Defenses to the charges are always an appropriate area to explore and raise early on in the litigation process. Some of them will require special documents to be filed and witnesses to be listed in a timely fashion or they will be deemed waived by the Court. The defenses listed below are general denials and are always open to be argued by the Defense at trial.
“I didn’t do it!”
“The State can’t prove a case against me beyond reasonable doubt!”
“No crime was even committed!”
Specific defenses that will need to be proven affirmatively at trial in order to be complete defenses raise other considerations for the Defense. Examples of these are discussed so that you can better understand the terminology and their significance. An affirmative defense is one that must be disclosed to the prosecution before trial and it requires the Defense to offer proof through testimony or real (physical) evidence at trial.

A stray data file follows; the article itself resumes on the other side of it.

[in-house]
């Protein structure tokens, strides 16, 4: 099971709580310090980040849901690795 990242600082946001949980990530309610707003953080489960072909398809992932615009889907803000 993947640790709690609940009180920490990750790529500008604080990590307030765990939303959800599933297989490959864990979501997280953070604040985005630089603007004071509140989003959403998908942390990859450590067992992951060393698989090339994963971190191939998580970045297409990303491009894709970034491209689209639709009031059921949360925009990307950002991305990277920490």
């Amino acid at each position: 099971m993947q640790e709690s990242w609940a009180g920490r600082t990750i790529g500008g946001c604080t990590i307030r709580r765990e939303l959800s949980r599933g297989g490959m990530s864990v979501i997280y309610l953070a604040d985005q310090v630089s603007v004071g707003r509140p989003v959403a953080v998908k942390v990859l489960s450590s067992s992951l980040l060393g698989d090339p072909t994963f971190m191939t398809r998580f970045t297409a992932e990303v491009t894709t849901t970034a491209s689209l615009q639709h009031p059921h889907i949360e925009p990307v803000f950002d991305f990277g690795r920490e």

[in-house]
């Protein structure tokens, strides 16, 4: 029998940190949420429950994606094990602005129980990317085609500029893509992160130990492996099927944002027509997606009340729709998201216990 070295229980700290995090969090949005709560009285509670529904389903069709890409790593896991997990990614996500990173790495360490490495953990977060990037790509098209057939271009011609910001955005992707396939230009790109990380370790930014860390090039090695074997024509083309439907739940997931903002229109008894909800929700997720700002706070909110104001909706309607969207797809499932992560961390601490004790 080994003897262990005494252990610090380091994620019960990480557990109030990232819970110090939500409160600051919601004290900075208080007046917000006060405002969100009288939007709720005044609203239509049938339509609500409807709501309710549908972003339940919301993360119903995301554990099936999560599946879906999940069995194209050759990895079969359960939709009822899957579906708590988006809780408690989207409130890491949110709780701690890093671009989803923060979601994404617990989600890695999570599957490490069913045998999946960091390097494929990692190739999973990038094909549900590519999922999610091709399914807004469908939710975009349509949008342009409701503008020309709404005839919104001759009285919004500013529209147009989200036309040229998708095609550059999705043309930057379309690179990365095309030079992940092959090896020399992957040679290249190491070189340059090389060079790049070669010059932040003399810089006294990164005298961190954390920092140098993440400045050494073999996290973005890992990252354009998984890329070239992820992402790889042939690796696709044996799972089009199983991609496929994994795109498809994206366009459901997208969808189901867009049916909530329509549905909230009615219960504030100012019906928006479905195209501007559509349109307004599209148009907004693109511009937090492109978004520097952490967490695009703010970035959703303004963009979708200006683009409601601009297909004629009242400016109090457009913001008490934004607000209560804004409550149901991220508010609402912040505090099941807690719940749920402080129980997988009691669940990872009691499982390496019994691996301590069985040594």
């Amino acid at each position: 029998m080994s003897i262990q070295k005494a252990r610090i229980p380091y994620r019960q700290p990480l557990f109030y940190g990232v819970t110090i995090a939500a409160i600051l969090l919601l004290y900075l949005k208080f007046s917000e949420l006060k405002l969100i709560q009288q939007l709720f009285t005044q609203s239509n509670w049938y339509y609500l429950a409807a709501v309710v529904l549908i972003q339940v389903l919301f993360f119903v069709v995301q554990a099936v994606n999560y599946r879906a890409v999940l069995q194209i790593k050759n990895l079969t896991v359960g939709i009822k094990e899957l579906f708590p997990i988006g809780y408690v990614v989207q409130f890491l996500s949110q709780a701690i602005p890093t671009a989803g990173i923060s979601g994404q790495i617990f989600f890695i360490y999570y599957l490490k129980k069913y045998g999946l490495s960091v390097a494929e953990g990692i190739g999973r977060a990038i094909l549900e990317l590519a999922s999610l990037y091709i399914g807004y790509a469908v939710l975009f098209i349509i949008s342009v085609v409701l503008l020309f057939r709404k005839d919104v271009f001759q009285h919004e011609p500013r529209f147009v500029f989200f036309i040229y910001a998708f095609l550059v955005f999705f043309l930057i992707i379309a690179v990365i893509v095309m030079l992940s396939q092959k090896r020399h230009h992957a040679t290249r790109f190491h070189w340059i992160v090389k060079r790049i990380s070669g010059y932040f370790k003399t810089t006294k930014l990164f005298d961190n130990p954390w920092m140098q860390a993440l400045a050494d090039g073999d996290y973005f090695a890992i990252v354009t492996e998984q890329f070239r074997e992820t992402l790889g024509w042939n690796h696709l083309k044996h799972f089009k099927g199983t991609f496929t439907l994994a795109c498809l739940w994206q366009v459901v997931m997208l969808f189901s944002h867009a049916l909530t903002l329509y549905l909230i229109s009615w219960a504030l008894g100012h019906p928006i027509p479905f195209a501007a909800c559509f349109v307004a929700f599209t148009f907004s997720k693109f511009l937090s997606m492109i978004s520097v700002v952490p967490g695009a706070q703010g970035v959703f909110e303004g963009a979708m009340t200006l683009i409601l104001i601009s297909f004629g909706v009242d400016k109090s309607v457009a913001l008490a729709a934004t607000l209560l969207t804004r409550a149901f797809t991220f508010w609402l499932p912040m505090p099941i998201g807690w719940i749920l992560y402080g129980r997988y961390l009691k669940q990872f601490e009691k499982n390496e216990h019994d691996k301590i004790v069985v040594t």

To many people the word “alibi” implies a trick thrown in just to “beat the rap.” It is often thought of as being any excuse, a connotation that trial attorneys need to dispel. An astute trial attorney will address this during jury selection so that the true meaning of the word alibi is clear in the minds of potential jurors. He/she should emphasize the meaning as defined in Webster’s Dictionary, “in law, the plea or fact that an accused person was elsewhere than at the alleged scene of the offense with which he is charged.” The law recognizes that if a home invasion occurs in Miami but the defendant was in Chicago, that he has a true Alibi defense and clearly is not guilty.